But it's no good getting all soppy and poetic - we have hills to climb! That's about as much of a hill as we'll find on this walk.



There seems to be a lot more birdsong than actual birds in the branches today. Most of the birdlife is made up of Blue Tits, Great Tits, Robins and Wrens - pretty little things each one, but easily viewable in the garden most days of the year. But Chiffchaffs are also tirelessly belting out their two-note refrain and now and again, if you're really attentive, the Blackcap is singing snatches of his liquid melody.



Some smart new grass is also springing up in some of the glades.



And here's my first Orange Tip butterfly of the year. They are also fond of the sunnier spots. 



After the Great Fire of London in 1666 there was a tax placed on coal to raise revenue to pay for the rebuilding of the churches of the City. At that time all the coal was transported by ship and unloaded at the docks, making it relatively simple to collect the tax. But two hundred years later more and more coal began to be brought in by road, canal and rail. A ring of posts was erected around the area to delineate where tax was payable. Mostly these were on major routes into the capital, but, for reasons unknown, there was also one erected on this minor byway, where it stands to this day.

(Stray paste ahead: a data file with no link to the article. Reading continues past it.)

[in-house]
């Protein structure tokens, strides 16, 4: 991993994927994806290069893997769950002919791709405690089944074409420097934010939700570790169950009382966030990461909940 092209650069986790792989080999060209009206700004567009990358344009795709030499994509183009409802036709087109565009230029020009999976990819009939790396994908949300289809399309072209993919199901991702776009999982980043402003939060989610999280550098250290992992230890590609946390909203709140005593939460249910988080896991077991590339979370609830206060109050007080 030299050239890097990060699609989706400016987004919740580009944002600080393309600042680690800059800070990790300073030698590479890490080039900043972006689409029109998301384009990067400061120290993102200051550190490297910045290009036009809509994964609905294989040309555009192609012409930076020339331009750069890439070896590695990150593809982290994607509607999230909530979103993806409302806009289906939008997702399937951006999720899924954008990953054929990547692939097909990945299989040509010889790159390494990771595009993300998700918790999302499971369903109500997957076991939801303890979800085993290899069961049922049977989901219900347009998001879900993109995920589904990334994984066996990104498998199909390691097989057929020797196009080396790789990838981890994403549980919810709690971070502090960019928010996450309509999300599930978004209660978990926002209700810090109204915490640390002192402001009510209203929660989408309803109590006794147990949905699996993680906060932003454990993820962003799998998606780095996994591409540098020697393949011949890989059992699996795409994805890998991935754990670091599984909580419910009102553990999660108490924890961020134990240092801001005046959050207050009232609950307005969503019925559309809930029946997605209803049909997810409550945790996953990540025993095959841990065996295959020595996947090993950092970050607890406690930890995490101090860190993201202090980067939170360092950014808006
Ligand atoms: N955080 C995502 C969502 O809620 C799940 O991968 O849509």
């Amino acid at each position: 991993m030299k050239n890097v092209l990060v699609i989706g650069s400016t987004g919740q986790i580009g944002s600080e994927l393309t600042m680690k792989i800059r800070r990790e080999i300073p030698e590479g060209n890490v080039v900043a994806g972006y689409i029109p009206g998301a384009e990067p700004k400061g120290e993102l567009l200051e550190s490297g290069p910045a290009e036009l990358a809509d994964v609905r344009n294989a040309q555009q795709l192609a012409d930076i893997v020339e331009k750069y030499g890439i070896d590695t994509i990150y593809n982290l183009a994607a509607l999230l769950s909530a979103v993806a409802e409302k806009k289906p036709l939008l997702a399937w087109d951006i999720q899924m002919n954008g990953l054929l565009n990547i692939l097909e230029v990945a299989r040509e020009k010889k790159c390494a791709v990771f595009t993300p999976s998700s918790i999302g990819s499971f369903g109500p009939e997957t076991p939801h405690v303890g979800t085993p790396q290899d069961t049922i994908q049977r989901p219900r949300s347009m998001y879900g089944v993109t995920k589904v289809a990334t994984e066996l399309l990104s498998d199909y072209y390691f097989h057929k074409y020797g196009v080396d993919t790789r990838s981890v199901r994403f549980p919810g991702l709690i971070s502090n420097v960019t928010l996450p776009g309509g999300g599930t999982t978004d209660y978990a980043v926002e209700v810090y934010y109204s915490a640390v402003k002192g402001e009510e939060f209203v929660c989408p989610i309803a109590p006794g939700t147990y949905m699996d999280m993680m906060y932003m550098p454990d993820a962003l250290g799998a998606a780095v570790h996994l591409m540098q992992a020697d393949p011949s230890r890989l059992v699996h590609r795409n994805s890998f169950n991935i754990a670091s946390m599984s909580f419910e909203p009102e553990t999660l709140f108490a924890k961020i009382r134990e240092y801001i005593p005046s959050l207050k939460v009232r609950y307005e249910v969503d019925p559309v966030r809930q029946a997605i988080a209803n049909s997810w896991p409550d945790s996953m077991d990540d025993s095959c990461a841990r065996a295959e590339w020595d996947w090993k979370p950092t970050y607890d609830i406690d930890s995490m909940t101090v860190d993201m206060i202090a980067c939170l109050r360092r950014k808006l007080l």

We're nearing the end of our circuit now, but still with enough energy to make diversions to photograph muddy little ponds.




Take care.


Sunday, 18 April 2021

Opening Up

The country is opening up from the restrictions imposed because of the pandemic, but our walk on Friday was very local, just over the county boundary in Hertfordshire. That meant we had a fairly early start to proceedings.



We are experiencing some rather strange April weather lately with overnight frosts and even a little fog around dawn; the above-average temperatures of the last few years have lulled us into thinking that we might be done with frosts in April, though I remember that the advice always used to be not to plant out any tender plants till late May.



The local golf club has opened up too and there was no shortage of enthusiastic putters tramping through the early morning dew.